MotoGP: Valentino Rossi’s Bridgestone switch ‘major loss’ for Michelin

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Valentino Rossi’s crew chief Jerry Burgess has told MCN the Italian’s controversial switch to Bridgestone tyres for 2008 is a big blow for rivals Michelin.

Rossi will make his Bridgestone debut tomorrow (Tuesday) in Jerez, with Burgess anxious to begin work with the Japanese tyre factory.

Valentino Rossi successfully manoeuvred a deal to quit Michelin as he blamed the French tyre brand for being largely responsible for his failure to pose any serious threat to Casey Stoner’s domination in 2007.

And Jerry Burgess believes Valentino Rossi’s move seriously weakens Michelin’s bid to retaliate against Bridgestone next season, with Bridgestone dominant in 2007 with 12 wins in 18 races.

“It takes a serious string out of the bow of Michelin. From what I’ve seen this year it’s Valentino who has done most of the winning with Michelin.

“It will be a win for one and a major loss for another. They have lost one of their aces for development and then you are down to Dani Pedrosa who uses tyres different to the others.

“Then you are down to Nicky Hayden who is a good rider but it leaves you a little bit thin on the ground to turn it around really quickly. 

“For Jorge Lorenzo and James Toseland, it will be a learning year for them but if they (Michelin) hit the nail on the head you can’t rule Dani out if they load everything behind him. He is a capable rider,” Burgess told MCN.

Jerry Burgess said Valentino Rossi would have only moved to Bridgestone after careful evaluation at close quarters of the performance of the tyres that easily beat Michelin in 2007.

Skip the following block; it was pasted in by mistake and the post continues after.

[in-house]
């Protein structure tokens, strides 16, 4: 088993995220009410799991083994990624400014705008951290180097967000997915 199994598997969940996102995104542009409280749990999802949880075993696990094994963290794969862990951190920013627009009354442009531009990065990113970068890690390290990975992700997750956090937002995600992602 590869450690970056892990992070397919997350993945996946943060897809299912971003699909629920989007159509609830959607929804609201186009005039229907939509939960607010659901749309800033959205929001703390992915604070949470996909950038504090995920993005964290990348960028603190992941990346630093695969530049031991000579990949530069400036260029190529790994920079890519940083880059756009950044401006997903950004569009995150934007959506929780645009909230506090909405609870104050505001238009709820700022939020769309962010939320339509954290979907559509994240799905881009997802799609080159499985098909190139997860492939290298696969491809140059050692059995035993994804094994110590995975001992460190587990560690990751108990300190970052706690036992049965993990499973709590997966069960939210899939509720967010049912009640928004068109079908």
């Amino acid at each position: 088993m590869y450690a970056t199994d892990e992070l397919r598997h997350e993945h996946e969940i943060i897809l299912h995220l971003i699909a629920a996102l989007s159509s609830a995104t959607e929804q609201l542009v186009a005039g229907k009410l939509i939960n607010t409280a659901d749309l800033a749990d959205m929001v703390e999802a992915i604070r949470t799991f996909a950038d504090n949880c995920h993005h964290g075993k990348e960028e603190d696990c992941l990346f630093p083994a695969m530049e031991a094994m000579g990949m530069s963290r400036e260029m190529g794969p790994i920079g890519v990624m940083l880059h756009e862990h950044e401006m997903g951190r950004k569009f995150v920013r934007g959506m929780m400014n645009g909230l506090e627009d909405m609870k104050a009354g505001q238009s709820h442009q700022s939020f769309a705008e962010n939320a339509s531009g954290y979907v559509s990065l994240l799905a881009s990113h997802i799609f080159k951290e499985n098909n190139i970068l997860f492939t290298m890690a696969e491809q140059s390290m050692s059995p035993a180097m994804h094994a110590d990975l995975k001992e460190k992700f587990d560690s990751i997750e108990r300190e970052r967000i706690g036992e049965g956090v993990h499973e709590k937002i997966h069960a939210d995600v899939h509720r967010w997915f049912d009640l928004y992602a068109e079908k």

“He’s no mug. When we left Honda and went to Yamaha none of you blokes knew it and I didn’t either but he was evaluating Yamaha during the season in practice.

“And I think he’s been able to get a lot better evaluation of Bridgestone in race conditions than he ever got of Yamaha in race conditions before he rode it.

“I’m not saying the tyres will solve all the problems but we may learn and he may learn a lot more about our bike and whether it’s for the better or worse we might find out. It’s an interesting thing to do,” said Burgess.

The Aussie said he doesn’t envisage Valentino Rossi having any problems switching from Michelin to Bridgestone tyres for the 2008 MotoGP world championship.

Jerry Burgess, who has worked with Michelin for 25 years, told MCN: “If we can come down here (to Yamaha) from Honda which was the dominant machine at the time and take up the non dominant machine and move that to the top, I don’t think we will have any trouble keeping the tyres that seem to be dominant this year on top.

“That depends whether we have got the rest of the package to go with it. From my point of view having worked with Michelin for as long as I have its always interesting to see what the difference is.

“Sometimes people have much too much belief it will solve all the problems. It might create as many as it solves so if you count up the races this year you might not find there was that much difference.”

Jerry Burgess said the performance of Bridgestone tyres on a range of different bikes gave him confidence Valentino Rossi would have no trouble in adapting, with Ducati, Kawasaki and Suzuki all running Ohlins suspension like the Italian’s factory YZR-M1.

The Aussie said: “I don’t see that us being on Bridgestone will create any problems.

“All the bikes running Ohlins suspension seem to be doing alright on Bridgestone and the one that’s not seem to be having more problems. I can’t see it causing any problems for anybody.”

Valentino Rossi won only four out of 18 races in 2007, and by the end of the year he revealed he’d totally lost trust and confidence in Michelin to turn his fortunes around.

Jerry Burgess expressed his desire to stay with Michelin for a large part of the campaign and he said: “I have worked with Michelin for 25 years.

“Valentino has won five world titles with Michelin, so essentially for every two years I’ve been in motorcycling I’ve won a title so it’s not a bad batting average.

“There’s nothing wrong with Michelin. Things change in all parts of the world and it’s good to have competition among the riders, the manufacturers and the tyre companies.

“There hasn’t really been any competition between the tyre companies in any of the classes for a long time.”

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Matthew Birt

By Matthew Birt